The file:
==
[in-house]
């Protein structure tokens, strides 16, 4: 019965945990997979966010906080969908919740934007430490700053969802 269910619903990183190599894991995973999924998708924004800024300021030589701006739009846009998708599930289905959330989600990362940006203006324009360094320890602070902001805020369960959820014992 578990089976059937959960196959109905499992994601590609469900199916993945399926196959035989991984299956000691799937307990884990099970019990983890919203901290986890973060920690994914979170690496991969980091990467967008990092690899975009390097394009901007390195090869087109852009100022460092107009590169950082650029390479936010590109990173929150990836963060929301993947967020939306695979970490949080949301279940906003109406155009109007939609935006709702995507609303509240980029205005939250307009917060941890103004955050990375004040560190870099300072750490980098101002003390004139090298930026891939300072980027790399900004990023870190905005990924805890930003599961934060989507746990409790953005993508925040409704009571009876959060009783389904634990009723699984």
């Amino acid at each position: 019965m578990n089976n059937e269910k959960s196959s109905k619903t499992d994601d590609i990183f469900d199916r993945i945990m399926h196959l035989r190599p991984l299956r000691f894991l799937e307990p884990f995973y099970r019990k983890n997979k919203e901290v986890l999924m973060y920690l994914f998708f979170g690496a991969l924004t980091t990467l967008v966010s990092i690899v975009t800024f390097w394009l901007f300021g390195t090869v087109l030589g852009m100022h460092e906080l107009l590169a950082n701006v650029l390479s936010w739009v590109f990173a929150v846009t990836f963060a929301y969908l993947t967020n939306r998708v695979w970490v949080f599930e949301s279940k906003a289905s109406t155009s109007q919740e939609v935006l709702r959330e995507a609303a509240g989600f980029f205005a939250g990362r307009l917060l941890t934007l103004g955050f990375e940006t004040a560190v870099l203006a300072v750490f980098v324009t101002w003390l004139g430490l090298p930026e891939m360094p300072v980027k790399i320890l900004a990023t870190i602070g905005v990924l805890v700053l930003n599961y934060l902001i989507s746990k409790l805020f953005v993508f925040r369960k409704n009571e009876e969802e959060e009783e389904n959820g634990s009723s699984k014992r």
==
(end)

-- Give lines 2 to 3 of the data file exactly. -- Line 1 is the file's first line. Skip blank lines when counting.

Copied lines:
């Protein structure tokens, strides 16, 4: 019965945990997979966010906080969908919740934007430490700053969802 269910619903990183190599894991995973999924998708924004800024300021030589701006739009846009998708599930289905959330989600990362940006203006324009360094320890602070902001805020369960959820014992 578990089976059937959960196959109905499992994601590609469900199916993945399926196959035989991984299956000691799937307990884990099970019990983890919203901290986890973060920690994914979170690496991969980091990467967008990092690899975009390097394009901007390195090869087109852009100022460092107009590169950082650029390479936010590109990173929150990836963060929301993947967020939306695979970490949080949301279940906003109406155009109007939609935006709702995507609303509240980029205005939250307009917060941890103004955050990375004040560190870099300072750490980098101002003390004139090298930026891939300072980027790399900004990023870190905005990924805890930003599961934060989507746990409790953005993508925040409704009571009876959060009783389904634990009723699984």
């Amino acid at each position: 019965m578990n089976n059937e269910k959960s196959s109905k619903t499992d994601d590609i990183f469900d199916r993945i945990m399926h196959l035989r190599p991984l299956r000691f894991l799937e307990p884990f995973y099970r019990k983890n997979k919203e901290v986890l999924m973060y920690l994914f998708f979170g690496a991969l924004t980091t990467l967008v966010s990092i690899v975009t800024f390097w394009l901007f300021g390195t090869v087109l030589g852009m100022h460092e906080l107009l590169a950082n701006v650029l390479s936010w739009v590109f990173a929150v846009t990836f963060a929301y969908l993947t967020n939306r998708v695979w970490v949080f599930e949301s279940k906003a289905s109406t155009s109007q919740e939609v935006l709702r959330e995507a609303a509240g989600f980029f205005a939250g990362r307009l917060l941890t934007l103004g955050f990375e940006t004040a560190v870099l203006a300072v750490f980098v324009t101002w003390l004139g430490l090298p930026e891939m360094p300072v980027k790399i320890l900004a990023t870190i602070g905005v990924l805890v700053l930003n599961y934060l902001i989507s746990k409790l805020f953005v993508f925040r369960k409704n009571e009876e969802e959060e009783e389904n959820g634990s009723s699984k014992r």